A young woman recently stoned to death in Somalia first pleaded for her life, a witness has told the BBC.
"Don't kill me, don't kill me," she said, according to the man who wanted to remain anonymous. A few minutes later, more than 50 men threw stones.
Human rights group Amnesty International says the victim was a 13-year-old girl who had been raped.
Initial reports had said she was a 23-year-old woman who had confessed to adultery before a Sharia court.
Numerous eye-witnesses say she was forced into a hole, buried up to her neck then pelted with stones until she died in front of more than 1,000 people last week.
Meanwhile, Islamists in the capital, Mogadishu have carried out a public flogging.
Mogadishu is nominally under the control of government forces and their Ethiopian allies, who face frequent attacks by Islamist and nationalist insurgents.
Islamists are becoming increasingly open in the capital, Mogadishu
The BBC's Mohammed Olad Hassan in the city says the flogging was a show of strength.
He says two men accused of helping to kill a man and torture his mother, who they accused of theft, were each given 39 lashes in the north-eastern suburb of Suqa-hola.
The man who actually killed the alleged thief was released, after agreeing to pay his family 100 camels in compensation.
Before the flogging, hundreds of Islamist fighters performed a military parade, our reporter says.
Cameras were banned from the stoning in Kismayo, but print and radio journalists who were allowed to attend estimated that the woman, Aisha Ibrahim Duhulow, was 23 years old.
However, Amnesty said it had learned she was 13, and that her father had said she was raped by three men.
When the family tried to report the rape, the girl was accused of adultery and detained, Amnesty said.
Convicting a girl of 13 for adultery would be illegal under Islamic law.
A human rights activist in the town told the BBC on condition of anonymity that he had received death threats from the Islamic militia, who accuse him of spreading false information about the incident.
He denies having anything to with Amnesty's report.
Court authorities have said the woman came to them admitting her guilt.
She was asked several times to review her confession but she stressed that she wanted Sharia law and the deserved punishment to apply, they said.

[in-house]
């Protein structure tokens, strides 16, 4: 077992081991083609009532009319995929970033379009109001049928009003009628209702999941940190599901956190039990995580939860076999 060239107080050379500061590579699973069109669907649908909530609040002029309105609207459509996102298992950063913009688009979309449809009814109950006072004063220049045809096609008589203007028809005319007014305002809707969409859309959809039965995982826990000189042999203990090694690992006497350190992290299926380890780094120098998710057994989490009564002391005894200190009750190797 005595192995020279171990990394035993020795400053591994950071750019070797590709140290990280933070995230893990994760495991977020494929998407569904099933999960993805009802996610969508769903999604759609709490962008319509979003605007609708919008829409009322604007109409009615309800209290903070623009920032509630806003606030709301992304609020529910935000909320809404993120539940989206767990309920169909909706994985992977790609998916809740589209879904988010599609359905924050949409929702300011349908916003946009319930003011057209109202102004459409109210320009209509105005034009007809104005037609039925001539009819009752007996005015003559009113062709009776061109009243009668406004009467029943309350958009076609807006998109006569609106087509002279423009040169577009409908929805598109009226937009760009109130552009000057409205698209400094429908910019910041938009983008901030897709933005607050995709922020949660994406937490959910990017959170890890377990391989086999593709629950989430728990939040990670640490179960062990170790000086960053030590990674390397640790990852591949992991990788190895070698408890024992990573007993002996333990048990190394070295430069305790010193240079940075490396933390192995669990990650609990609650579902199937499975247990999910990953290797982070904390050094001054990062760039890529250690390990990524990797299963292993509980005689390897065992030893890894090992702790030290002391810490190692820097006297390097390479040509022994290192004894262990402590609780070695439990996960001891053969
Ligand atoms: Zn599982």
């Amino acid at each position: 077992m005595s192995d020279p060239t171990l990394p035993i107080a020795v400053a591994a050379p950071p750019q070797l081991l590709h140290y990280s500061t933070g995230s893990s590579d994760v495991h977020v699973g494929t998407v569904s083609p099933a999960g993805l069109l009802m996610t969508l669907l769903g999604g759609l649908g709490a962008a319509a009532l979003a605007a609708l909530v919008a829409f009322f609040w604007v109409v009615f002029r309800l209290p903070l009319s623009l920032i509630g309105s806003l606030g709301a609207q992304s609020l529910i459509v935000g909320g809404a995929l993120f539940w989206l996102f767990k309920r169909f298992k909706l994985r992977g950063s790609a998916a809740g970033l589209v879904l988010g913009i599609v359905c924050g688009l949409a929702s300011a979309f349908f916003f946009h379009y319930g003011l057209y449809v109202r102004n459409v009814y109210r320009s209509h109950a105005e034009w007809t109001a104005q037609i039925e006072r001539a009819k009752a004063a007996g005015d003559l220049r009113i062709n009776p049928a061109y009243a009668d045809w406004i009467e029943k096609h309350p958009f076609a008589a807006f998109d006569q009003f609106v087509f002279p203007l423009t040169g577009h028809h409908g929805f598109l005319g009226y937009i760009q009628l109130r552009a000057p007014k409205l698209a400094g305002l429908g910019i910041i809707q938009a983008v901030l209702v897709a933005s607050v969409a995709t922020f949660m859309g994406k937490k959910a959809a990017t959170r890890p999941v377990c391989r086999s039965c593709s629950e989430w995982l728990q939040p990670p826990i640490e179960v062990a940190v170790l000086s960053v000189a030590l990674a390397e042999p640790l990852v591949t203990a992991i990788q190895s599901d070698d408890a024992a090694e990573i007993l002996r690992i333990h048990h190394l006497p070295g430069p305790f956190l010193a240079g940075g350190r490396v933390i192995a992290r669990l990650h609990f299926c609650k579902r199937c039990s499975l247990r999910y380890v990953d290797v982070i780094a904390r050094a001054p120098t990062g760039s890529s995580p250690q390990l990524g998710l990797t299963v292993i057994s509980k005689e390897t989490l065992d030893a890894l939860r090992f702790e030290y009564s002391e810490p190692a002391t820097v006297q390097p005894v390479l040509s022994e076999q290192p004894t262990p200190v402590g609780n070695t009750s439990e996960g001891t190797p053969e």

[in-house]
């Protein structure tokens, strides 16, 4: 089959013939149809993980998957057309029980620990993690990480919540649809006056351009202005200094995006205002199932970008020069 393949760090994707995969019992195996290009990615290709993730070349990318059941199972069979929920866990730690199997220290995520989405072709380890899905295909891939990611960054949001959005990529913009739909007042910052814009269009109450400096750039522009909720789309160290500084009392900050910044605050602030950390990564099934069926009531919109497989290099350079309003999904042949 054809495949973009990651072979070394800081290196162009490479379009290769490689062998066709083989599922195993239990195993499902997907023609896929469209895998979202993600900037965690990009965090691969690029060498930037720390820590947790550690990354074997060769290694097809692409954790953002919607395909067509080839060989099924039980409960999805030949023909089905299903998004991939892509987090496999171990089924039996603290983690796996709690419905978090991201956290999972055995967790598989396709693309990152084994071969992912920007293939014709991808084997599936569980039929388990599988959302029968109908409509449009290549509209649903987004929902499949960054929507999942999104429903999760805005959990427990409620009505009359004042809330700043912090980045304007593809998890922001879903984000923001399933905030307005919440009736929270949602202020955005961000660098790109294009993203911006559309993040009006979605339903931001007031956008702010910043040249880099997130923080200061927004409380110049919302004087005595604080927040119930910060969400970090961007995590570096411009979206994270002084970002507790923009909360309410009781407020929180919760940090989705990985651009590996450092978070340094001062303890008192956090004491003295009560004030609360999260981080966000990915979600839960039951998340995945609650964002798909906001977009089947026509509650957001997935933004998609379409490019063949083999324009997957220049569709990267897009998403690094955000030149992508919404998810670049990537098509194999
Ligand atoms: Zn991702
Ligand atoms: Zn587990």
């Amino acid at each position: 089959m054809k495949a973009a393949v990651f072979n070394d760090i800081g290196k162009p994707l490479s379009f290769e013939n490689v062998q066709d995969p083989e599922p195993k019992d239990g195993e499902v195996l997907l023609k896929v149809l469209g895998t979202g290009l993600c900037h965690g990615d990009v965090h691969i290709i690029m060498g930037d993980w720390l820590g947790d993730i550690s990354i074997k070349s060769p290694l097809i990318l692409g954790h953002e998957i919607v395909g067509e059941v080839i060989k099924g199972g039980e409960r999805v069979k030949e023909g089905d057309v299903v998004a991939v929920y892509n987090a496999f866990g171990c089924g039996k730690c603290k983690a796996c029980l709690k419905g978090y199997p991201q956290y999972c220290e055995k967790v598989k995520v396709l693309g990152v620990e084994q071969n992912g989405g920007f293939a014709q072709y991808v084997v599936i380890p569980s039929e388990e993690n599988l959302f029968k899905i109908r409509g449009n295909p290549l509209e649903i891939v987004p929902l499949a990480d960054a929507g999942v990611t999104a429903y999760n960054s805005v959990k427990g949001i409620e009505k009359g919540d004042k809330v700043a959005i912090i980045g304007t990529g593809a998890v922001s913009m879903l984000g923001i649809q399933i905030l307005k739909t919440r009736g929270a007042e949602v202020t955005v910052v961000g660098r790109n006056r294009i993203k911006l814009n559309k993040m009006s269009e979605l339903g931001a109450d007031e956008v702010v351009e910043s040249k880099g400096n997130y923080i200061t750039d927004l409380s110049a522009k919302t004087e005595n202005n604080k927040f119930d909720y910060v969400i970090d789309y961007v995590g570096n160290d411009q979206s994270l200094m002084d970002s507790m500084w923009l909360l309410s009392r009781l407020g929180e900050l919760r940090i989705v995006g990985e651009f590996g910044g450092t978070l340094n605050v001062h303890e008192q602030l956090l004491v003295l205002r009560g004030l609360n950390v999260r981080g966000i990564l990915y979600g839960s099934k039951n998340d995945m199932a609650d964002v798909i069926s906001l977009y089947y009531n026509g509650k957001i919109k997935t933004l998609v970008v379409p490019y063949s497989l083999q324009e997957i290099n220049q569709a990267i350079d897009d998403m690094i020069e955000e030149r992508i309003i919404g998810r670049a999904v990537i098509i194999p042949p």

But a witness who spoke to the BBC's Today programme said she had been crying and had to be forced into a hole before the stoning, reported to have taken place in a football stadium.
"More than 1,000 people arrived there," he said.
"After two hours, the Islamic administration in Kismayo brought the lady to the place and when she came out she said: 'What do you want from me?'"
"They said: 'We will do what Allah has instructed us'. She said: 'I'm not going, I'm not going. Don't kill me, don't kill me.'
"A few minutes later more than 50 men tried to stone her."
'Checked by nurses'
The witness said people crowding round to see the execution said it was "awful".
"People were saying this was not good for Sharia law, this was not good for human rights, this was not good for anything."
But no-one tried to stop the Islamist officials, who were armed, the witness said. He said one boy was shot in the confusion.
According to Amnesty International, nurses were sent to check during the stoning whether the victim was still alive. They removed her from the ground and declared that she was, before she was replaced so the stoning could continue.
The port of Kismayo was seized in August by a coalition of forces loyal to rebel leader Hassan Turki, and al-Shabab, the country's main radical Islamist insurgent organisation.
Mr Turki is on the US list of "financers of terrorism".
It was the first reported execution by stoning in the southern port city since Islamist insurgents captured it.
The BBC had a reporter in the area, but he was shot dead in Kismayo in June.